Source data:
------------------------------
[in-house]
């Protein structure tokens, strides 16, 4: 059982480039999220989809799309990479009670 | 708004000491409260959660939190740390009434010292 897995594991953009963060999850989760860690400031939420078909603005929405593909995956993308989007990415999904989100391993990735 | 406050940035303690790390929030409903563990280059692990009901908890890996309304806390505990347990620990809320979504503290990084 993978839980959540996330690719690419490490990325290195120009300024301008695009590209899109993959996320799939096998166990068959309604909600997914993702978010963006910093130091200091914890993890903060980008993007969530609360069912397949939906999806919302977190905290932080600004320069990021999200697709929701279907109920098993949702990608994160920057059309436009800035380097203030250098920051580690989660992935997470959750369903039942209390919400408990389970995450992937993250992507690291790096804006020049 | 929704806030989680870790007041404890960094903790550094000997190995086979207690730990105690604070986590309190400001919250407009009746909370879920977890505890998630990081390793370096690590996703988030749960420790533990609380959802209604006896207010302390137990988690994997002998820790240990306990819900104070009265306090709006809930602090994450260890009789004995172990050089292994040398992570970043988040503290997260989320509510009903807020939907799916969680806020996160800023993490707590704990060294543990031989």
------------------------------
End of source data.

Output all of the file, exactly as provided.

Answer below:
[in-house]
């Protein structure tokens, strides 16, 4: 059982480039999220989809799309990479009670 | 708004000491409260959660939190740390009434010292 897995594991953009963060999850989760860690400031939420078909603005929405593909995956993308989007990415999904989100391993990735 | 406050940035303690790390929030409903563990280059692990009901908890890996309304806390505990347990620990809320979504503290990084 993978839980959540996330690719690419490490990325290195120009300024301008695009590209899109993959996320799939096998166990068959309604909600997914993702978010963006910093130091200091914890993890903060980008993007969530609360069912397949939906999806919302977190905290932080600004320069990021999200697709929701279907109920098993949702990608994160920057059309436009800035380097203030250098920051580690989660992935997470959750369903039942209390919400408990389970995450992937993250992507690291790096804006020049 | 929704806030989680870790007041404890960094903790550094000997190995086979207690730990105690604070986590309190400001919250407009009746909370879920977890505890998630990081390793370096690590996703988030749960420790533990609380959802209604006896207010302390137990988690994997002998820790240990306990819900104070009265306090709006809930602090994450260890009789004995172990050089292994040398992570970043988040503290997260989320509510009903807020939907799916969680806020996160800023993490707590704990060294543990031989």